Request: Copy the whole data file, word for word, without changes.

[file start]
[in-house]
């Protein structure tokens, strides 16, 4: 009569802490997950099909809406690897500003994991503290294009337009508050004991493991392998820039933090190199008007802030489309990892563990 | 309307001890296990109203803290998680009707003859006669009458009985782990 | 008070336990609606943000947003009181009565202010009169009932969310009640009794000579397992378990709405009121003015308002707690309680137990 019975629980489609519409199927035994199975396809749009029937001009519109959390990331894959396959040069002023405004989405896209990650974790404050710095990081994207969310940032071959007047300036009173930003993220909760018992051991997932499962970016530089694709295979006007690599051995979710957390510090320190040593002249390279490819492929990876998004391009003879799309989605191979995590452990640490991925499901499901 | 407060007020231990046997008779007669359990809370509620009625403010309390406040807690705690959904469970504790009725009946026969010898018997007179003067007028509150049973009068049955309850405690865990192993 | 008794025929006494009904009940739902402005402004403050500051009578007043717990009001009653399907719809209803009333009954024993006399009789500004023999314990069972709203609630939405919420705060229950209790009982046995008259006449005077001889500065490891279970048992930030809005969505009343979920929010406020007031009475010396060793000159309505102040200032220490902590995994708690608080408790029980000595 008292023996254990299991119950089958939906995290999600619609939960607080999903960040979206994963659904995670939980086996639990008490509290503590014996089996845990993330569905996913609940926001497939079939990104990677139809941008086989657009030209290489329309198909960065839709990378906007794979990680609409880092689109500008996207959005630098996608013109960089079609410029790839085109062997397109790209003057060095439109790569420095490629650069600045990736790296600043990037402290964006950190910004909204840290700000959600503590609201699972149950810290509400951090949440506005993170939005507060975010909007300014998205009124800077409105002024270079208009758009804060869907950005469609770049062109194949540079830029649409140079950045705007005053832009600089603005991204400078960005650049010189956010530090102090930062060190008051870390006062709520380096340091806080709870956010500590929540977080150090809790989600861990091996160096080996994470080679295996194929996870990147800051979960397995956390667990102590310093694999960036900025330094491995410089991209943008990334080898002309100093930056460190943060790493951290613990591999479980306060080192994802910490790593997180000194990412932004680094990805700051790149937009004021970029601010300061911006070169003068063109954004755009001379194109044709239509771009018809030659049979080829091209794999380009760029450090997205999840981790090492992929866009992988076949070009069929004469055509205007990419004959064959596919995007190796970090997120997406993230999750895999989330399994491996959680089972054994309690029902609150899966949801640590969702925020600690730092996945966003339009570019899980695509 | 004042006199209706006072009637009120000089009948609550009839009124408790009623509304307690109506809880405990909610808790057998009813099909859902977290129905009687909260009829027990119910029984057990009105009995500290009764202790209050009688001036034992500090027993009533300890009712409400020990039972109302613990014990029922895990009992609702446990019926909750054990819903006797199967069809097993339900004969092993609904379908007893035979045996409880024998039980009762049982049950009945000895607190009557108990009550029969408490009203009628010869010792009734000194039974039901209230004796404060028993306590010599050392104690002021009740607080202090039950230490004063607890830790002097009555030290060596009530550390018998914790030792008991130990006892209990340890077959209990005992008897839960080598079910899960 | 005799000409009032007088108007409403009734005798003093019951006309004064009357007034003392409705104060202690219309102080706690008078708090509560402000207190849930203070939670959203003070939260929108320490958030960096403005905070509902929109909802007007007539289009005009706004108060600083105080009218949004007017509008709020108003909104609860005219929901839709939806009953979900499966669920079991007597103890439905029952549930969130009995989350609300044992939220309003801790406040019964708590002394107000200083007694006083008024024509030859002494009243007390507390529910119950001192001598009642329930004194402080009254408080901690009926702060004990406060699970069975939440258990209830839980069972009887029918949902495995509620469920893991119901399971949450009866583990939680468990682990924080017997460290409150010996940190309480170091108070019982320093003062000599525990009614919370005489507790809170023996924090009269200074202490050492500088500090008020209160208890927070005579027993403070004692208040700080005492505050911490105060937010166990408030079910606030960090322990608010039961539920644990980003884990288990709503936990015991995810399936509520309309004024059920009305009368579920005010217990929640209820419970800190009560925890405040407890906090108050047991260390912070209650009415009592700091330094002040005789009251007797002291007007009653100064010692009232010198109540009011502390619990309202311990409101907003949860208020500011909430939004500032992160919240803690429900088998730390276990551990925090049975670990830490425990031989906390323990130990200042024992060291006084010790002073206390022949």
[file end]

[in-house]
């Protein structure tokens, strides 16, 4: 009569802490997950099909809406690897500003994991503290294009337009508050004991493991392998820039933090190199008007802030489309990892563990 | 309307001890296990109203803290998680009707003859006669009458009985782990 | 008070336990609606943000947003009181009565202010009169009932969310009640009794000579397992378990709405009121003015308002707690309680137990 019975629980489609519409199927035994199975396809749009029937001009519109959390990331894959396959040069002023405004989405896209990650974790404050710095990081994207969310940032071959007047300036009173930003993220909760018992051991997932499962970016530089694709295979006007690599051995979710957390510090320190040593002249390279490819492929990876998004391009003879799309989605191979995590452990640490991925499901499901 | 407060007020231990046997008779007669359990809370509620009625403010309390406040807690705690959904469970504790009725009946026969010898018997007179003067007028509150049973009068049955309850405690865990192993 | 008794025929006494009904009940739902402005402004403050500051009578007043717990009001009653399907719809209803009333009954024993006399009789500004023999314990069972709203609630939405919420705060229950209790009982046995008259006449005077001889500065490891279970048992930030809005969505009343979920929010406020007031009475010396060793000159309505102040200032220490902590995994708690608080408790029980000595 008292023996254990299991119950089958939906995290999600619609939960607080999903960040979206994963659904995670939980086996639990008490509290503590014996089996845990993330569905996913609940926001497939079939990104990677139809941008086989657009030209290489329309198909960065839709990378906007794979990680609409880092689109500008996207959005630098996608013109960089079609410029790839085109062997397109790209003057060095439109790569420095490629650069600045990736790296600043990037402290964006950190910004909204840290700000959600503590609201699972149950810290509400951090949440506005993170939005507060975010909007300014998205009124800077409105002024270079208009758009804060869907950005469609770049062109194949540079830029649409140079950045705007005053832009600089603005991204400078960005650049010189956010530090102090930062060190008051870390006062709520380096340091806080709870956010500590929540977080150090809790989600861990091996160096080996994470080679295996194929996870990147800051979960397995956390667990102590310093694999960036900025330094491995410089991209943008990334080898002309100093930056460190943060790493951290613990591999479980306060080192994802910490790593997180000194990412932004680094990805700051790149937009004021970029601010300061911006070169003068063109954004755009001379194109044709239509771009018809030659049979080829091209794999380009760029450090997205999840981790090492992929866009992988076949070009069929004469055509205007990419004959064959596919995007190796970090997120997406993230999750895999989330399994491996959680089972054994309690029902609150899966949801640590969702925020600690730092996945966003339009570019899980695509 | 004042006199209706006072009637009120000089009948609550009839009124408790009623509304307690109506809880405990909610808790057998009813099909859902977290129905009687909260009829027990119910029984057990009105009995500290009764202790209050009688001036034992500090027993009533300890009712409400020990039972109302613990014990029922895990009992609702446990019926909750054990819903006797199967069809097993339900004969092993609904379908007893035979045996409880024998039980009762049982049950009945000895607190009557108990009550029969408490009203009628010869010792009734000194039974039901209230004796404060028993306590010599050392104690002021009740607080202090039950230490004063607890830790002097009555030290060596009530550390018998914790030792008991130990006892209990340890077959209990005992008897839960080598079910899960 | 005799000409009032007088108007409403009734005798003093019951006309004064009357007034003392409705104060202690219309102080706690008078708090509560402000207190849930203070939670959203003070939260929108320490958030960096403005905070509902929109909802007007007539289009005009706004108060600083105080009218949004007017509008709020108003909104609860005219929901839709939806009953979900499966669920079991007597103890439905029952549930969130009995989350609300044992939220309003801790406040019964708590002394107000200083007694006083008024024509030859002494009243007390507390529910119950001192001598009642329930004194402080009254408080901690009926702060004990406060699970069975939440258990209830839980069972009887029918949902495995509620469920893991119901399971949450009866583990939680468990682990924080017997460290409150010996940190309480170091108070019982320093003062000599525990009614919370005489507790809170023996924090009269200074202490050492500088500090008020209160208890927070005579027993403070004692208040700080005492505050911490105060937010166990408030079910606030960090322990608010039961539920644990980003884990288990709503936990015991995810399936509520309309004024059920009305009368579920005010217990929640209820419970800190009560925890405040407890906090108050047991260390912070209650009415009592700091330094002040005789009251007797002291007007009653100064010692009232010198109540009011502390619990309202311990409101907003949860208020500011909430939004500032992160919240803690429900088998730390276990551990925090049975670990830490425990031989906390323990130990200042024992060291006084010790002073206390022949």